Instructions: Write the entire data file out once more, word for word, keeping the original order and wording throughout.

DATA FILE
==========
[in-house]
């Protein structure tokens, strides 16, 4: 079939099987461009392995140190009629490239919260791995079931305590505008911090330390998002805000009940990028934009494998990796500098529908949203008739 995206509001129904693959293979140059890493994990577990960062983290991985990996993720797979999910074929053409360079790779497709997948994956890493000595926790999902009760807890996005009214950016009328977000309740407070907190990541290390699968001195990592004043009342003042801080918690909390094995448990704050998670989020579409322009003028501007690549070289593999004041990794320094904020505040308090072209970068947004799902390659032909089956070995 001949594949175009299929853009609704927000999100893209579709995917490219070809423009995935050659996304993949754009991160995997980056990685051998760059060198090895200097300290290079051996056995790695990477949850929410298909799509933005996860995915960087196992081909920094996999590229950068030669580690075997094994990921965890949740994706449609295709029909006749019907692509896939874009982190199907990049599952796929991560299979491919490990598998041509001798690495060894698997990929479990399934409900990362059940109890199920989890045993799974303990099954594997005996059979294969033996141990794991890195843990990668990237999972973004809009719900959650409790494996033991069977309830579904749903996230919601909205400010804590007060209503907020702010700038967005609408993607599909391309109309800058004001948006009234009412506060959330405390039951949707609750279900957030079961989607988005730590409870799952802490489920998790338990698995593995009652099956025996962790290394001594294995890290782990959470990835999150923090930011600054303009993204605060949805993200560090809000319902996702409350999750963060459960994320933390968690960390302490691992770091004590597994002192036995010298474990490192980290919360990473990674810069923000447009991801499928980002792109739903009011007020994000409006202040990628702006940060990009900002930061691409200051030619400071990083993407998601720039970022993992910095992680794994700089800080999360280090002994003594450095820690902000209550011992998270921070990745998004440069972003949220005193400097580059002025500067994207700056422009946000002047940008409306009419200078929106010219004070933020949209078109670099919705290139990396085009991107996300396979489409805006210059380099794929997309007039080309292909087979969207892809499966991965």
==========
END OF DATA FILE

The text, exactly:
[in-house]
């Protein structure tokens, strides 16, 4: 079939099987461009392995140190009629490239919260791995079931305590505008911090330390998002805000009940990028934009494998990796500098529908949203008739 995206509001129904693959293979140059890493994990577990960062983290991985990996993720797979999910074929053409360079790779497709997948994956890493000595926790999902009760807890996005009214950016009328977000309740407070907190990541290390699968001195990592004043009342003042801080918690909390094995448990704050998670989020579409322009003028501007690549070289593999004041990794320094904020505040308090072209970068947004799902390659032909089956070995 001949594949175009299929853009609704927000999100893209579709995917490219070809423009995935050659996304993949754009991160995997980056990685051998760059060198090895200097300290290079051996056995790695990477949850929410298909799509933005996860995915960087196992081909920094996999590229950068030669580690075997094994990921965890949740994706449609295709029909006749019907692509896939874009982190199907990049599952796929991560299979491919490990598998041509001798690495060894698997990929479990399934409900990362059940109890199920989890045993799974303990099954594997005996059979294969033996141990794991890195843990990668990237999972973004809009719900959650409790494996033991069977309830579904749903996230919601909205400010804590007060209503907020702010700038967005609408993607599909391309109309800058004001948006009234009412506060959330405390039951949707609750279900957030079961989607988005730590409870799952802490489920998790338990698995593995009652099956025996962790290394001594294995890290782990959470990835999150923090930011600054303009993204605060949805993200560090809000319902996702409350999750963060459960994320933390968690960390302490691992770091004590597994002192036995010298474990490192980290919360990473990674810069923000447009991801499928980002792109739903009011007020994000409006202040990628702006940060990009900002930061691409200051030619400071990083993407998601720039970022993992910095992680794994700089800080999360280090002994003594450095820690902000209550011992998270921070990745998004440069972003949220005193400097580059002025500067994207700056422009946000002047940008409306009419200078929106010219004070933020949209078109670099919705290139990396085009991107996300396979489409805006210059380099794929997309007039080309292909087979969207892809499966991965």